There was a time when cellphones were big and bulky, but they have evolved immensely since their introduction in 1983. Although today’s models are more portable, innovators have thought of the impossible: using the fingertip, literally, to make phone calls. This bold idea is bound to take the industry by storm, coming from a startup within Samsung Electronic’s in-house creative lab, C-LAB.
Innomdle Lab (from the full name Innovation Medley) is the first spin-off startup from C-LAB, and they have successfully created Sgnl, their crowd-funded product that allows calls to come from a person’s fingertip through a smart strap.
The bold idea came from Choi Hyun Chul, the company’s CEO. “It felt inconvenient, I thought it would be embarrassing because everyone nearby could hear my conversation in real time,” he said. As he was trying to figure out how to overcome this problem, he found a way to turn his outrageous idea into reality.
Soon, he applied for Samsung’s C-LAB, and it was selected as the best in the competition program. Today, it has received a collective $2.2 million in funds, backed by thousands in both Kickstarter and Indiegogo.
A Phone in Your Finger
Sgnl, a South Korea-based product, was able to raise funds with as little as $1 per person, but pledges of $99 or more gives backers access to an entire Sgnl smart strap set. They have 8,117 backers in Kickstarter, and 3,508 in Indiegogo, proving the product popular as it is innovative.
Sgnl is a replacement watch strap with an embedded microphone with a feature that blocks out external noises, and then transfers incoming audio through the index finger that also blocks out any background noise the user might hear. This groundbreaking technology completely eliminates the need for taking out the cellphone to answer calls, deems the problem of losing earphones obsolete, and also makes phone calls clearer for both parties.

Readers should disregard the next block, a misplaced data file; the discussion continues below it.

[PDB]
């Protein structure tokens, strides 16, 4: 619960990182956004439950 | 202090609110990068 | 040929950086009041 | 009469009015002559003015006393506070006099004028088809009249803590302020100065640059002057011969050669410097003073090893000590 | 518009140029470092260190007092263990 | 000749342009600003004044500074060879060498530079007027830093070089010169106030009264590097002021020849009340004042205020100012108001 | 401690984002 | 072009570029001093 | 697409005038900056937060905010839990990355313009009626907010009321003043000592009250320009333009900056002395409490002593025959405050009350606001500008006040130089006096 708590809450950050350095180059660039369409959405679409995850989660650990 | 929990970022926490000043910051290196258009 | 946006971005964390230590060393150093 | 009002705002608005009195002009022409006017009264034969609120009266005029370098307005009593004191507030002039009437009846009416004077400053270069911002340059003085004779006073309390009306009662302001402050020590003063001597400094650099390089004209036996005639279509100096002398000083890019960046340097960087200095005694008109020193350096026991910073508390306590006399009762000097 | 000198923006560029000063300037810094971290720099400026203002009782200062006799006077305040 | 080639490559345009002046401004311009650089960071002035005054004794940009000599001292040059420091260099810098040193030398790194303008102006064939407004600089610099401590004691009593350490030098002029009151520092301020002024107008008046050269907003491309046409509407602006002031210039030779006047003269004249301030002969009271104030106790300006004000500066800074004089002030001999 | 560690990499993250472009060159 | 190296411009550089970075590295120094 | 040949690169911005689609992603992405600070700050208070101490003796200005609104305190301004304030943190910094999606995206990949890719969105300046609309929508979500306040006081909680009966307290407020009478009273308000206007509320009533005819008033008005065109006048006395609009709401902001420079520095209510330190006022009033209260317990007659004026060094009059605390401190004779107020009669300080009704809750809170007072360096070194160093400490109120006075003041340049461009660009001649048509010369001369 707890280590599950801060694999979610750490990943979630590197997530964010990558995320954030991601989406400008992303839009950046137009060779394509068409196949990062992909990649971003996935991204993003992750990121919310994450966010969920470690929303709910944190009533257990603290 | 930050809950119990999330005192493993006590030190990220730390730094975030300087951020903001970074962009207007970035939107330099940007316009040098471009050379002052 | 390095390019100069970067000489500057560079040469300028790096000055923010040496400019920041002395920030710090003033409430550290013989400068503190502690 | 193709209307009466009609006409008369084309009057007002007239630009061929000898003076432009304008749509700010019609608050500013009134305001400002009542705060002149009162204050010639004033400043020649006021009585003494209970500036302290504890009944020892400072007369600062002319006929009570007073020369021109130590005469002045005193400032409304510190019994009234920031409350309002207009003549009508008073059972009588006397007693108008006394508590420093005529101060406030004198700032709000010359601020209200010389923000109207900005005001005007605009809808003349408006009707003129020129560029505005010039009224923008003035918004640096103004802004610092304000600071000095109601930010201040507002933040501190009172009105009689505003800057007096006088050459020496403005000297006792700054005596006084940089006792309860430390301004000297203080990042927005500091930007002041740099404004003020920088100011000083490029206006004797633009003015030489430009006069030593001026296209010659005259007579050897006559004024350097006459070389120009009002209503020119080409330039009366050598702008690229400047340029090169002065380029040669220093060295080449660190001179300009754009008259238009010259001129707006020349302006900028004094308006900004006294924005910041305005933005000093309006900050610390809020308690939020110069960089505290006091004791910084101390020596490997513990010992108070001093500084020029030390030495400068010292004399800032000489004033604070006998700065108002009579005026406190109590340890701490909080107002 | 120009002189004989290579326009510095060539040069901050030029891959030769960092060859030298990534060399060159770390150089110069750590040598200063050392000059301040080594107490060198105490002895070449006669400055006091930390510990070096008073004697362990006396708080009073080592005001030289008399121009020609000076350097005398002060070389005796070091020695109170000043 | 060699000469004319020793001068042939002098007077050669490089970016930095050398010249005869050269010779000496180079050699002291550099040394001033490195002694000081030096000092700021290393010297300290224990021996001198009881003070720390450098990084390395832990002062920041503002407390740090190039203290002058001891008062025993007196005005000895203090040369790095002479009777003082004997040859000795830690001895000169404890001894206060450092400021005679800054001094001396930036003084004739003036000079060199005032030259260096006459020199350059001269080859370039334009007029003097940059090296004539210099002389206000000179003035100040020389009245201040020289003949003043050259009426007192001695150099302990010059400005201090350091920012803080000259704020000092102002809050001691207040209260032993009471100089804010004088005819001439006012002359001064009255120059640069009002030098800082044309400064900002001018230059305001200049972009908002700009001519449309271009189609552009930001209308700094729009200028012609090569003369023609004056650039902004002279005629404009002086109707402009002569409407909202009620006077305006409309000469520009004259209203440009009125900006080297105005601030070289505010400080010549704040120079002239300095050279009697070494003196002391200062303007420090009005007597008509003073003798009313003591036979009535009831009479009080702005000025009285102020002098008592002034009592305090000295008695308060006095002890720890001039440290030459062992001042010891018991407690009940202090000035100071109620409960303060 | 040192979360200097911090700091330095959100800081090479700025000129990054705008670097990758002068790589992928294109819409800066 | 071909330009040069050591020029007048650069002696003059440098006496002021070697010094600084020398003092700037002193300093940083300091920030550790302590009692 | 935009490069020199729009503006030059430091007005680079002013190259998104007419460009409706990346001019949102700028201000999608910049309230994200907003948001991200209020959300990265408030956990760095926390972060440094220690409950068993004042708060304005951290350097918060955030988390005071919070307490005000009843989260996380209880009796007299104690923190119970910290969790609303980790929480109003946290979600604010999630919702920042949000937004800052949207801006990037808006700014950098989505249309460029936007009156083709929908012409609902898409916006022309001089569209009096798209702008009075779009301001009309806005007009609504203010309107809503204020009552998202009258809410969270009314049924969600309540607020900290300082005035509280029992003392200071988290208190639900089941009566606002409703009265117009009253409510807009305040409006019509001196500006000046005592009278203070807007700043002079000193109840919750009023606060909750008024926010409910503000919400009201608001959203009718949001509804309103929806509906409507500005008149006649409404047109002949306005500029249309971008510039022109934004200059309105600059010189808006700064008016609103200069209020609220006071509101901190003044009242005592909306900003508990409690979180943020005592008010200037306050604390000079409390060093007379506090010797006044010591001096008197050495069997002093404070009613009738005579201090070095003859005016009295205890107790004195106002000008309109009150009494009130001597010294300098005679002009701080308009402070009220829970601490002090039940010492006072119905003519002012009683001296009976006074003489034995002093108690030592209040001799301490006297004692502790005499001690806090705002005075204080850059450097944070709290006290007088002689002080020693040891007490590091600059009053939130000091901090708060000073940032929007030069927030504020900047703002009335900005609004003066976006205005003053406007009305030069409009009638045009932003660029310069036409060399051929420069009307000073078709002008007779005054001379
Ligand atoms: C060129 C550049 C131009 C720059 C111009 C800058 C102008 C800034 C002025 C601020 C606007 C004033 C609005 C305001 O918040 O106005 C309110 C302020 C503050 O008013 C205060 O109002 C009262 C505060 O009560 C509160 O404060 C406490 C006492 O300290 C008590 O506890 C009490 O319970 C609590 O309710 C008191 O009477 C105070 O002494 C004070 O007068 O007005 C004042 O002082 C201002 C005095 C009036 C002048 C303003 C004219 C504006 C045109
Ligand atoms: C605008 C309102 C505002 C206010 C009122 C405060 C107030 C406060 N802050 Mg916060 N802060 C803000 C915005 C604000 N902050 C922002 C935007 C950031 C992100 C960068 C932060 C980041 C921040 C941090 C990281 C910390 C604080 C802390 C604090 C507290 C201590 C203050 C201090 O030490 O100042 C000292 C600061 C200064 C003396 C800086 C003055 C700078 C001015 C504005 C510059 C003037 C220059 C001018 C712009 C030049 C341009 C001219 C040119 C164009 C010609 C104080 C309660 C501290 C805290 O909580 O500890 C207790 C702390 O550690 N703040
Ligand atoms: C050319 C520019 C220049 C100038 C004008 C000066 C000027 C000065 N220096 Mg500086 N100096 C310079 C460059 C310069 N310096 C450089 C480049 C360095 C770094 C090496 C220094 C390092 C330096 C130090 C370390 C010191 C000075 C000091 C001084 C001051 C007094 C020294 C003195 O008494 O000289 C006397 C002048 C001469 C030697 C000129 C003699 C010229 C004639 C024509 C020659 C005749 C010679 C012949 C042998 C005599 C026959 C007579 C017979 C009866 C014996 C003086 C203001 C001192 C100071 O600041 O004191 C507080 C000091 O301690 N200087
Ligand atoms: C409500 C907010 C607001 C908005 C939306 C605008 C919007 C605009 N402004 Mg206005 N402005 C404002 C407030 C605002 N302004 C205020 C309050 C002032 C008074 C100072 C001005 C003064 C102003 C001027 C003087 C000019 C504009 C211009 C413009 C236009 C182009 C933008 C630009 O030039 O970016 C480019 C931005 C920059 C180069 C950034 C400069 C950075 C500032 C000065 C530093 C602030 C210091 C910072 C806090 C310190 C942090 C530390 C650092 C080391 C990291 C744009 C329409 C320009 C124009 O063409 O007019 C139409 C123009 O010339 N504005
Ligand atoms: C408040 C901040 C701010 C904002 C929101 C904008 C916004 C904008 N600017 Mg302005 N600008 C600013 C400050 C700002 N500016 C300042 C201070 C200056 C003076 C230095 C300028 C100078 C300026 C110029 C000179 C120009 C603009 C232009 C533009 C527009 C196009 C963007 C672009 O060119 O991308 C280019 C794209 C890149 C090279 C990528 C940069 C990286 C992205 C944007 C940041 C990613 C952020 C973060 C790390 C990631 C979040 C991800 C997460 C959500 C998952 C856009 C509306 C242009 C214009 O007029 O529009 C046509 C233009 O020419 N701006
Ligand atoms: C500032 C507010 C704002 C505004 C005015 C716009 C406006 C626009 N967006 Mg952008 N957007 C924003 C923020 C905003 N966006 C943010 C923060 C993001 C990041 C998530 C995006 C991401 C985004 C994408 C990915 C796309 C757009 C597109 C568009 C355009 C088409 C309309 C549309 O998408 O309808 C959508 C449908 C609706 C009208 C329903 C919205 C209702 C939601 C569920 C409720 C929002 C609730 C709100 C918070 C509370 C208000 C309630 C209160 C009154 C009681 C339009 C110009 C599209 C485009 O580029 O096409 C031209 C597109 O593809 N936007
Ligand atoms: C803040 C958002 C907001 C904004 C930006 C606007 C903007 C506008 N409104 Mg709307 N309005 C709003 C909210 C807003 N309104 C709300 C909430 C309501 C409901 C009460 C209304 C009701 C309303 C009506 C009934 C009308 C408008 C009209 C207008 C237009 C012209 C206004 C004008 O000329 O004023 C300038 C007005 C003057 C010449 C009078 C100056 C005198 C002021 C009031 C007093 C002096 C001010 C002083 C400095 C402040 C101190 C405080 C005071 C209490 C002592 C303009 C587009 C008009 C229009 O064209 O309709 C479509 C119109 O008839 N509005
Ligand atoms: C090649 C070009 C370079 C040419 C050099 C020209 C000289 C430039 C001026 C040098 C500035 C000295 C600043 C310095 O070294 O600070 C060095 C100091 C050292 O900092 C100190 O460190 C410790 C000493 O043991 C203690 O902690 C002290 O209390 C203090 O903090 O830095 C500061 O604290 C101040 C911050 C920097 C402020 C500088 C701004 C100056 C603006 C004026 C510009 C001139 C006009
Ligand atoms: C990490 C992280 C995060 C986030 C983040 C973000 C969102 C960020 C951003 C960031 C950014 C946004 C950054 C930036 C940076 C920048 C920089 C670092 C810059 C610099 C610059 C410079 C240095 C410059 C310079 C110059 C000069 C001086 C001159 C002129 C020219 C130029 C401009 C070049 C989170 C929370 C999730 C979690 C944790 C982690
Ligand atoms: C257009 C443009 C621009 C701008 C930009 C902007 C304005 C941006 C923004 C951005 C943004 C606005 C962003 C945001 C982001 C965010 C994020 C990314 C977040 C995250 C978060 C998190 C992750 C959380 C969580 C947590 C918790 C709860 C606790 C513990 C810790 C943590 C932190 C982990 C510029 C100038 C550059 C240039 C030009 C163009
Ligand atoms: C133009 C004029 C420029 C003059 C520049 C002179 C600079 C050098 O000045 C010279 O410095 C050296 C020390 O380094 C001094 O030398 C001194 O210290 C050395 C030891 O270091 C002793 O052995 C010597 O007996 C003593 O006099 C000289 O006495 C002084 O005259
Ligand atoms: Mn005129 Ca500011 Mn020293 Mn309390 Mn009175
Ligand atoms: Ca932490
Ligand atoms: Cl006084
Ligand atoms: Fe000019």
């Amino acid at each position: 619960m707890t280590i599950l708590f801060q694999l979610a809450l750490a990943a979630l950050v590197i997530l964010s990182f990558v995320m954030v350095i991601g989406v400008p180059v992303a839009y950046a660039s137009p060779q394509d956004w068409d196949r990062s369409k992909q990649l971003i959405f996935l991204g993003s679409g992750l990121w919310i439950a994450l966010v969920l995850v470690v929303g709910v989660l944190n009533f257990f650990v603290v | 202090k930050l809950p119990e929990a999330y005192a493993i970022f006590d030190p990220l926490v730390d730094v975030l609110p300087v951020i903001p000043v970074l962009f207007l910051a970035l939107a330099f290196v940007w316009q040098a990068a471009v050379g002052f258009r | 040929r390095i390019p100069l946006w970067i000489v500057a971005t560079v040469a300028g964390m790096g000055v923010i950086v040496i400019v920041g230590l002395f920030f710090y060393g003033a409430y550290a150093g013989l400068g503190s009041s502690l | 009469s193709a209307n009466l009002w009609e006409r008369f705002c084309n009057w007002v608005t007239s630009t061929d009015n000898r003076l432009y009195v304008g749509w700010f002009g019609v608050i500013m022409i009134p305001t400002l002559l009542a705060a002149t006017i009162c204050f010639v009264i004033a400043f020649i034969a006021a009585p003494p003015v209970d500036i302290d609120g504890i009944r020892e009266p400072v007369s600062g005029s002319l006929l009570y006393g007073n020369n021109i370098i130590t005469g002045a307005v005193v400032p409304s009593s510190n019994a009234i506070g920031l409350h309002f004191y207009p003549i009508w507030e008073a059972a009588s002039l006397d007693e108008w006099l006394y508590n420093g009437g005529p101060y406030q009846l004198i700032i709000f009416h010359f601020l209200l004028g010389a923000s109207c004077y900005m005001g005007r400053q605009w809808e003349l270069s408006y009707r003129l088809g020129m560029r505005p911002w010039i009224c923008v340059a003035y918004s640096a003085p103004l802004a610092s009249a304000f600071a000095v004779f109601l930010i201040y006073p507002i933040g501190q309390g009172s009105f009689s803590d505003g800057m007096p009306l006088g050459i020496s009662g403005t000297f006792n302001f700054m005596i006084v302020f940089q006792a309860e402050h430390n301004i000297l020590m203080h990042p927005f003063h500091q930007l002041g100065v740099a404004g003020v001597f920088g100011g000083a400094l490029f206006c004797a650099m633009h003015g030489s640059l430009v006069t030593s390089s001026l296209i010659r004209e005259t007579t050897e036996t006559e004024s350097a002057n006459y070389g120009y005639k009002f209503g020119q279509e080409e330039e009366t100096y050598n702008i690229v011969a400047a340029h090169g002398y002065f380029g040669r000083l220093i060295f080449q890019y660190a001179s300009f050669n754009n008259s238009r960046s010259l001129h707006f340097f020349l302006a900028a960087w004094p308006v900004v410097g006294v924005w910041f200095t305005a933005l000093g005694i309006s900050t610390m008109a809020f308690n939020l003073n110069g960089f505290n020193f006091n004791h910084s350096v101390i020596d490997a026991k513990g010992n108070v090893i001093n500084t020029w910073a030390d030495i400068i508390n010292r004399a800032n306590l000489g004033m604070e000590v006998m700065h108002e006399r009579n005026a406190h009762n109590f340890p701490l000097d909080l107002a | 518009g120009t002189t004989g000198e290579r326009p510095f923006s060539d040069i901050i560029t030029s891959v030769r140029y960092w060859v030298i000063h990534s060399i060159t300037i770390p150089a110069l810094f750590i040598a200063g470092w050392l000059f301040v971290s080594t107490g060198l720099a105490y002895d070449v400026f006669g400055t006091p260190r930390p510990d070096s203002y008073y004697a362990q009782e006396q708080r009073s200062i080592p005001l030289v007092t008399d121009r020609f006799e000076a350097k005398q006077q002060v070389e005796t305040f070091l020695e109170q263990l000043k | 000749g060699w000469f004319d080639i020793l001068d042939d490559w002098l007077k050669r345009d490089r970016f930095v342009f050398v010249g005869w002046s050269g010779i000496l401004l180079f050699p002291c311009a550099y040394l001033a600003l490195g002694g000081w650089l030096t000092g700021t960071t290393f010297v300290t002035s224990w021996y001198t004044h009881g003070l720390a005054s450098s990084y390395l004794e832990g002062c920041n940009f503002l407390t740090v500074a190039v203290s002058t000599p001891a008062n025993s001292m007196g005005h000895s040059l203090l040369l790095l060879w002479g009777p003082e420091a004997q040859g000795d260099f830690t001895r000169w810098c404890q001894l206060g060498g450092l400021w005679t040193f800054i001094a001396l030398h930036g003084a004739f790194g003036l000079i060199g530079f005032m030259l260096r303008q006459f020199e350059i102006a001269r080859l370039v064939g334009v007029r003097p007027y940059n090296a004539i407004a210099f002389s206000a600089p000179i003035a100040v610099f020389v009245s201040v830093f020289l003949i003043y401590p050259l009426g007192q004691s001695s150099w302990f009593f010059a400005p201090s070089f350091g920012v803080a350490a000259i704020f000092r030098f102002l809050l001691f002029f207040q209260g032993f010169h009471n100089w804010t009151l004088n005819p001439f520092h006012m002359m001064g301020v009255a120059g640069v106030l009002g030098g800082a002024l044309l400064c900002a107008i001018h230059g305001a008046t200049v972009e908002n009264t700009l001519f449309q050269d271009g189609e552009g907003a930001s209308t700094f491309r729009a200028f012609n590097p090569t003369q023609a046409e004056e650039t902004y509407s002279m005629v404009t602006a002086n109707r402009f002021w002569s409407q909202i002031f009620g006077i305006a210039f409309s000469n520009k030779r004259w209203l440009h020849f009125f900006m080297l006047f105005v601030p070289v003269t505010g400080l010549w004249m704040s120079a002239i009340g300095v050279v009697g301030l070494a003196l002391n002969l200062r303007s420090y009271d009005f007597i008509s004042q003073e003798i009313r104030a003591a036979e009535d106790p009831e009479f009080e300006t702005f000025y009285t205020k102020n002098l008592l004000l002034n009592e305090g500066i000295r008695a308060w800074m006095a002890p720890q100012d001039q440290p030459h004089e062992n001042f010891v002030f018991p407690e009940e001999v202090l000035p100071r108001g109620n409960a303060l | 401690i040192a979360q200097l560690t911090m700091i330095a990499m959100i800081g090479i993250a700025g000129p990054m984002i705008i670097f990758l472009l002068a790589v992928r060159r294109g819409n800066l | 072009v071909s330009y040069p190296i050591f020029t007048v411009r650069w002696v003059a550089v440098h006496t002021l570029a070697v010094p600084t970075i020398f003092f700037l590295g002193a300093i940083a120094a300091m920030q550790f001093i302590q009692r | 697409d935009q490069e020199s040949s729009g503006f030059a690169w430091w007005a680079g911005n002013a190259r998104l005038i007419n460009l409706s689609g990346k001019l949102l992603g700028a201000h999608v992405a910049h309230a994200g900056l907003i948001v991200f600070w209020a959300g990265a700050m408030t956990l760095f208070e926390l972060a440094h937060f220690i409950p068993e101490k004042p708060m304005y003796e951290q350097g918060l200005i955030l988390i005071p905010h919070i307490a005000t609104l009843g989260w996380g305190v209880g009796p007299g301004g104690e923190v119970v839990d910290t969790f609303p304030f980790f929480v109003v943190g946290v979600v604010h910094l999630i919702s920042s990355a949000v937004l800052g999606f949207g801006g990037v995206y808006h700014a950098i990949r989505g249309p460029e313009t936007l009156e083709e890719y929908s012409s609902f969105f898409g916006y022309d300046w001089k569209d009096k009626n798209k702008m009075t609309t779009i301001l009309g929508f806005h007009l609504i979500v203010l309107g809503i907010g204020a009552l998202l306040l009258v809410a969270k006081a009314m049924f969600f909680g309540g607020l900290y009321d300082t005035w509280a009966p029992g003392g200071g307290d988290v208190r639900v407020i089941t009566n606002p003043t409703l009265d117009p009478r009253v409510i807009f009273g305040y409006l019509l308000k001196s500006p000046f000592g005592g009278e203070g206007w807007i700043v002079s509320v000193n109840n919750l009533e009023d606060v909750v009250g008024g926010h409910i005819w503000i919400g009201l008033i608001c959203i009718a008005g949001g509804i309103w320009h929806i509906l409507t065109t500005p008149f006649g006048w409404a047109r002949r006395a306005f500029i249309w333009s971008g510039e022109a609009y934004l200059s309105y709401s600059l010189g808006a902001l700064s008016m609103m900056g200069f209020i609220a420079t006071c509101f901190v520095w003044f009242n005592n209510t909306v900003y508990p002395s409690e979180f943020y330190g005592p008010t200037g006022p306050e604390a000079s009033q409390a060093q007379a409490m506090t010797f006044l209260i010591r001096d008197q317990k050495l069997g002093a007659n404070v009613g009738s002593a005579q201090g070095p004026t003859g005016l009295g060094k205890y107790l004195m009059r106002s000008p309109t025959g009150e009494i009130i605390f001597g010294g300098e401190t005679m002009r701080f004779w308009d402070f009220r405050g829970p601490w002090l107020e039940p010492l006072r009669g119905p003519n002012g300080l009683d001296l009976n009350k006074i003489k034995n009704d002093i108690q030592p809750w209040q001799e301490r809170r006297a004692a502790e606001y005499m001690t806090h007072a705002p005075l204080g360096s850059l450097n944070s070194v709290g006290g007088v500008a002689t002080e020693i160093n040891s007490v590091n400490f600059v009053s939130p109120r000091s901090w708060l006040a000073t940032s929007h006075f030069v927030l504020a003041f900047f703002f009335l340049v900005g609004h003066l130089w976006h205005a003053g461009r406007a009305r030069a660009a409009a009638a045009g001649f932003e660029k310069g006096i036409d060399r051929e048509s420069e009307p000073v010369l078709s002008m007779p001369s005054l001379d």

With only an initial target funding of $50,000 in mind, the impressive amount of backers and the millions of dollars in pledges allowed the realization of this inventive piece of tech. The Sgnl battery boasts of power enough to last a week.
This fingertip-powered technology allows its users to hear clearly, regardless of the noise level of their surroundings. As the unit receives a voice signal from the user’s phone via Bluetooth, it then vibrates via its Body Conduction Unit (BCU), then transmits the vibrations through the user’s hand and onto their fingertip. Because they are vibrations, they do not only allow for discreet phone calls, but also pose no medical harm to its user.
“With Sgnl, answering calls is direct and immediate. There is no need to rummage through bags or pockets when your phone rings. Users can simply place their finger on their ear to answer calls,” Innomdle Lab said.
This BCU works similarly to Kyocera’s audio boosting technology via hard tissue conduction from 2012, which transmits calls from a cellphone into a user’s ear eliminating the need for an in-ear speaker. However, Sgnl’s tech is still a different bold idea that has been around for years, applying for Samsung’s C-LAB in May 2014, and then formally launching their Kickstarter and IndieGogo projects in August and October 2016 respectively.
What makes it different is that Sgnl works not only with smart watches like Apple Watch, Samsung Gear, and Pebble Time, but also on regular and classic watches, as long as they use the standard 18-24mm watch lugs. In lieu of this, the strap can also be worn on its own as a standalone wristband device. Because of its unique features and breakthrough tech, the strap has been featured in notable publications such as Business Insider, Geek, Mashable, and The Verge.